Canadian Jews slam T-shirts comparing coronavirus vaccines to Holocaust

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A T-shirt designed by Canadian TV producer Susan Standfield comparing COVID-19 vaccinations to the Holocaust. Source: Screenshot.

TV producer Susan Standfield said “my design is an act of solidarity among all persecuted people.”

 The Jewish community in Canada is outraged over a T-shirt created by a Vancouver woman that attempts to compare vaccinations against COVID-19 to the Holocaust, Canadian television network CTV News reported on Saturday.

TV producer Susan Standfield designed a line of anti-vaccine and anti-mask T-shirts with her most recent design a white short-sleeve shirt that features a yellow star with the words “COVID Caust” in the center. The shirt has many making clear references to the yellow stars that German Nazis forced the Jews to wear during the years of World War II and the Holocaust.

Stanfield said in an online video that she used the design to show she is being “systematically targeted” for her views.”

She added, “We are the official yellow-star class in Canada, so that’s why I made that design.”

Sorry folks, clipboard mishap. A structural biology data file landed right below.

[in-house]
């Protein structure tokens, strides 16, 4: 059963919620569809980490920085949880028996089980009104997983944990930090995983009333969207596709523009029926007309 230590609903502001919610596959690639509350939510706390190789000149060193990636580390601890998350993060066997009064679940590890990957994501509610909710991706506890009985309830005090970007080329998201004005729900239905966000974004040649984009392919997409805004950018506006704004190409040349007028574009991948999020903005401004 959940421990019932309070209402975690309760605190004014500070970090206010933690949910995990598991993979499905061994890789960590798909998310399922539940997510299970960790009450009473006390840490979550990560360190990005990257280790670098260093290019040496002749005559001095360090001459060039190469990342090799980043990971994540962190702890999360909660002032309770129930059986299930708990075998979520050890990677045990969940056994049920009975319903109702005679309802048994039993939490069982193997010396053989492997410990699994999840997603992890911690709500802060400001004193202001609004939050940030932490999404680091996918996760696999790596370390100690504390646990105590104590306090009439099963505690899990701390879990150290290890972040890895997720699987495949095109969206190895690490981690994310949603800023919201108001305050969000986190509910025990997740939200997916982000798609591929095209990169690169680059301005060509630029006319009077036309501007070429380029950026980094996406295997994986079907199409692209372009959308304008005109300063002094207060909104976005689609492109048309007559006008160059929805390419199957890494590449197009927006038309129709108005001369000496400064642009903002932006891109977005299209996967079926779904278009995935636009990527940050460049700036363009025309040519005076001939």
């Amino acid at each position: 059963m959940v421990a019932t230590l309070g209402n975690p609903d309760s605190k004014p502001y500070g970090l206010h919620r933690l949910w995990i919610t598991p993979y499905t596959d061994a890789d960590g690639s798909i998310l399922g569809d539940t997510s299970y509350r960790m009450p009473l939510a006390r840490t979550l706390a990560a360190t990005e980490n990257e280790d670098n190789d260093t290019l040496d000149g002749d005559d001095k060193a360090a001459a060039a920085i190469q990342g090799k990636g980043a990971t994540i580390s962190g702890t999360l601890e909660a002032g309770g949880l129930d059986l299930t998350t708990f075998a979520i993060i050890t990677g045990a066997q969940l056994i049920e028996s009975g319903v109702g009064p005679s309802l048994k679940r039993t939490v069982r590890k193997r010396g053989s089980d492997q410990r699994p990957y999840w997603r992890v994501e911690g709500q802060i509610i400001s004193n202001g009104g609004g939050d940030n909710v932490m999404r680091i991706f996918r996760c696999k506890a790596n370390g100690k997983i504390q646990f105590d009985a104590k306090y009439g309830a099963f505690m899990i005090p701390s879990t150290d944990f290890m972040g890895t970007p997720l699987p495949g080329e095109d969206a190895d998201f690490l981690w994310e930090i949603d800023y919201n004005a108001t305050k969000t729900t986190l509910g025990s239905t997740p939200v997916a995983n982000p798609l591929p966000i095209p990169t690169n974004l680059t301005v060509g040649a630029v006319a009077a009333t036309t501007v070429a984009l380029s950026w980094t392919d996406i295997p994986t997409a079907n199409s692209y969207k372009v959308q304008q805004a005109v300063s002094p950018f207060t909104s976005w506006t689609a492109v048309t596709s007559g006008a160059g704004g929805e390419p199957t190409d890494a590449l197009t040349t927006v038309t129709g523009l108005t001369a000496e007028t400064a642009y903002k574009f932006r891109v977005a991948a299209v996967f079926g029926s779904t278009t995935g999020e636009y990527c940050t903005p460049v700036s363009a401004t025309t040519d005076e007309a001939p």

Standfield also claimed that the COVID-19 vaccine rollout is like the Holocaust in its attempt to exterminate the “old, disabled and indigenous.” She told CTV News “my design is an act of solidarity among all persecuted people.”

CEO of B’nai Brith Canada Michael Mostyn condemned “this trafficking in Holocaust imagery in order to promote COVID-19 conspiracy theories.”

He said “there can be no comparison between masks and vaccines, which are intended to save lives, and the cruel murder of 6 million Jews and millions of others by the Nazis and their collaborators.”

Dr. Michael Elterman, a member of Vancouver’s Jewish community and chair of the former Canadian Jewish Congress, told CTV News: “The whole idea of a vaccine is to save people’s lives, and yet this person seems to be associating this logo with the Holocaust with the genocide of a people. It’s irrational; it makes no sense.”

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